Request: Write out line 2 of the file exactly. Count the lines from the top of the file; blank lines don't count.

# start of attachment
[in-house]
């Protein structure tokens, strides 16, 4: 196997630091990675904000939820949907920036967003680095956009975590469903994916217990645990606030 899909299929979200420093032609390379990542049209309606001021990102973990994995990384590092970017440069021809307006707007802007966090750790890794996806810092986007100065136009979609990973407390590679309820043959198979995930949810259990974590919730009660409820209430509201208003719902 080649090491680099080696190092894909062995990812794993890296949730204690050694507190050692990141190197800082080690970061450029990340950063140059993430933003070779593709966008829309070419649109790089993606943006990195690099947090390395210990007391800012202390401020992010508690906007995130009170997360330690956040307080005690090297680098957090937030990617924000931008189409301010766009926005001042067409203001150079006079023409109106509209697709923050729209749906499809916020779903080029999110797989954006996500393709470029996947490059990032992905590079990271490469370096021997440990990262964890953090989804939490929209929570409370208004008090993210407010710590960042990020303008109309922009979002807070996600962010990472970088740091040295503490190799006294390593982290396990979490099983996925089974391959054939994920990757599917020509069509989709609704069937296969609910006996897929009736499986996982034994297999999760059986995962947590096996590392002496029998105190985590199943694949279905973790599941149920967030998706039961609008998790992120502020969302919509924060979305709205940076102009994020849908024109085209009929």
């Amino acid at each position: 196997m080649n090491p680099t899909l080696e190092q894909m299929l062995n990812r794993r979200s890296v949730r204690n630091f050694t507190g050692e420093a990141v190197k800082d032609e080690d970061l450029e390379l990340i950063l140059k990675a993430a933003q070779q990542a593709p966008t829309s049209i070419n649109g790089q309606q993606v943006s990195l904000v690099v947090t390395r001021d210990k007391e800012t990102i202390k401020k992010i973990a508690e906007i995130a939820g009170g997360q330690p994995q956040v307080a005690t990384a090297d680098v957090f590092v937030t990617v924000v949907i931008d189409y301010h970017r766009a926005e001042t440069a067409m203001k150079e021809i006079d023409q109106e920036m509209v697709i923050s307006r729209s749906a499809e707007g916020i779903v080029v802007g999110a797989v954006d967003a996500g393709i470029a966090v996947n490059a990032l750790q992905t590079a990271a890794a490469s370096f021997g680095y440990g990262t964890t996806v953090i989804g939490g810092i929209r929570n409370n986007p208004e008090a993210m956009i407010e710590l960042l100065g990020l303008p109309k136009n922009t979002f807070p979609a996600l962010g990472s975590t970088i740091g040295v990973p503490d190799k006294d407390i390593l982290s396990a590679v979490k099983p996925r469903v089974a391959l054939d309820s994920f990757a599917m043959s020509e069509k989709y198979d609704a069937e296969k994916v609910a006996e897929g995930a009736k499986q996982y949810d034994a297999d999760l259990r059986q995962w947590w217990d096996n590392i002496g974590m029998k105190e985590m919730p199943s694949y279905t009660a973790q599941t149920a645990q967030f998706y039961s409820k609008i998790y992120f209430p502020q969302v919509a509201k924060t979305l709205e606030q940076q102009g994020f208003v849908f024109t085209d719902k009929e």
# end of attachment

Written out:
């Protein structure tokens, strides 16, 4: 196997630091990675904000939820949907920036967003680095956009975590469903994916217990645990606030 899909299929979200420093032609390379990542049209309606001021990102973990994995990384590092970017440069021809307006707007802007966090750790890794996806810092986007100065136009979609990973407390590679309820043959198979995930949810259990974590919730009660409820209430509201208003719902 080649090491680099080696190092894909062995990812794993890296949730204690050694507190050692990141190197800082080690970061450029990340950063140059993430933003070779593709966008829309070419649109790089993606943006990195690099947090390395210990007391800012202390401020992010508690906007995130009170997360330690956040307080005690090297680098957090937030990617924000931008189409301010766009926005001042067409203001150079006079023409109106509209697709923050729209749906499809916020779903080029999110797989954006996500393709470029996947490059990032992905590079990271490469370096021997440990990262964890953090989804939490929209929570409370208004008090993210407010710590960042990020303008109309922009979002807070996600962010990472970088740091040295503490190799006294390593982290396990979490099983996925089974391959054939994920990757599917020509069509989709609704069937296969609910006996897929009736499986996982034994297999999760059986995962947590096996590392002496029998105190985590199943694949279905973790599941149920967030998706039961609008998790992120502020969302919509924060979305709205940076102009994020849908024109085209009929």